A Biography of W.G. Sebald, Who Transformed His Borrowings Into Lasting Art

By Dwight Garner

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W.G. Sebald is probably the most revered German writer of the second half of the 20th century. His best-known books — “The Emigrants,” “The Rings of Saturn,” “Austerlitz,” published here between 1997 and 2001 — are famously difficult to categorize.

Carole Angier, the author of a new biography, “Speak, Silence: In Search of W.G. Sebald,” likes to refer to them, borrowing from the writer Michael Hamburger, as “essayistic semi-fiction.” I prefer a comment from one of Sebald’s students, who said that his otherworldly sentences resemble “how the dead would write.”

His themes — the burden of the Holocaust, the abattoir-like crush of history in general, the end of nature, the importance of solitude and silence — are sifted into despairing books that can resemble travel writing of an existential sort.

His are fogbound fictions that leave themselves open to allegations of tediousness and pretension. It’s tempting to call him a “catatonic expressionist,” like Slab, the itinerant artist in Thomas Pynchon’s novel “V.”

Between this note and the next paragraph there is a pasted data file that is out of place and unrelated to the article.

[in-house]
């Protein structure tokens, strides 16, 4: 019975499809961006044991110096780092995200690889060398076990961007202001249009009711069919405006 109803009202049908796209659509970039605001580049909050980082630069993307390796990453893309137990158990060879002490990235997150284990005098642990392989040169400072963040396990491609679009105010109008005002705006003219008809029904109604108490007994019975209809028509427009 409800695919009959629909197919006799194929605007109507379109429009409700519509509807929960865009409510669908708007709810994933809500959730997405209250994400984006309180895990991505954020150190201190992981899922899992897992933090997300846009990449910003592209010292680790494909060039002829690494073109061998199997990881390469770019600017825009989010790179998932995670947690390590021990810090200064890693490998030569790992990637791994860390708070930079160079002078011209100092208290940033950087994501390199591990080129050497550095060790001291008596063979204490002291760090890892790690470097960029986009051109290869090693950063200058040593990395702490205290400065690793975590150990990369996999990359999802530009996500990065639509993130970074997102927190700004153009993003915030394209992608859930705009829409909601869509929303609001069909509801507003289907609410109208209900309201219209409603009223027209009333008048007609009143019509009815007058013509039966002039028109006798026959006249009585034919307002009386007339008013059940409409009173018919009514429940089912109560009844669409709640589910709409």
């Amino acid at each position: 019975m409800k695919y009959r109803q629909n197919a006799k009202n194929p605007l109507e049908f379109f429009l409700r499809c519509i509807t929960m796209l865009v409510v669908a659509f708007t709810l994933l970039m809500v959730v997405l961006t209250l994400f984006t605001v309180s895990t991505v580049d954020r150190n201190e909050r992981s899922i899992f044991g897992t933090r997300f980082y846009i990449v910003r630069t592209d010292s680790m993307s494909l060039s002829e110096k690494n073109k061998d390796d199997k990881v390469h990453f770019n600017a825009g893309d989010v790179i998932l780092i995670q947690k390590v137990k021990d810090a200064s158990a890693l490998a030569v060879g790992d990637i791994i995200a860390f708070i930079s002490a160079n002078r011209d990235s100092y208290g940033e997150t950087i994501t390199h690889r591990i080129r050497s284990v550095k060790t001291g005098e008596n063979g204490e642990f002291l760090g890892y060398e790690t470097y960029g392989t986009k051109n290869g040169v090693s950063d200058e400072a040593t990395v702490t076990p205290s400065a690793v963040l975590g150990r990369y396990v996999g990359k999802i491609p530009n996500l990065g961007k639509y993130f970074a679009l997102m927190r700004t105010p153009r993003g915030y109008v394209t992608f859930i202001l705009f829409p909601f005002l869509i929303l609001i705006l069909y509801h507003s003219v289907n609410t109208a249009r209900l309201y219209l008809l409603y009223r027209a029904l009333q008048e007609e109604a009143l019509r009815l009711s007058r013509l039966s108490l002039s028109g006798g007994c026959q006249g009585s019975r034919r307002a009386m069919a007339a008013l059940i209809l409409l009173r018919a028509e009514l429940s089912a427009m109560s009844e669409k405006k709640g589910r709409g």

Yet Sebald has a philosophical élan and transmits a worldly melancholy; his fictions read like prolonged hallucinations. He sounds like no one else, which is interesting, because one of the takeaways from Angier’s biography is how much Sebald plundered from unwitting others.

“Speak, Silence” is the first full biography of Sebald (1944-2001). It can’t have been easy to write. Angier, who has published lives of Primo Levi and Jean Rhys, was denied permission to quote from Sebald’s many letters and other privately held sources, and was limited in her ability to quote directly from her subject’s work.

Sebald’s widow, the former Ute Rosenbauer, refused to cooperate. In reprisal, Angier doesn’t print Ute’s name in the book until the acknowledgments page, and does not list her in the index. Ute and the daughter (unnamed in the book) she had with Sebald in 1972 essentially don’t exist in this biography, exaggerating the sense we have of Sebald’s isolation.

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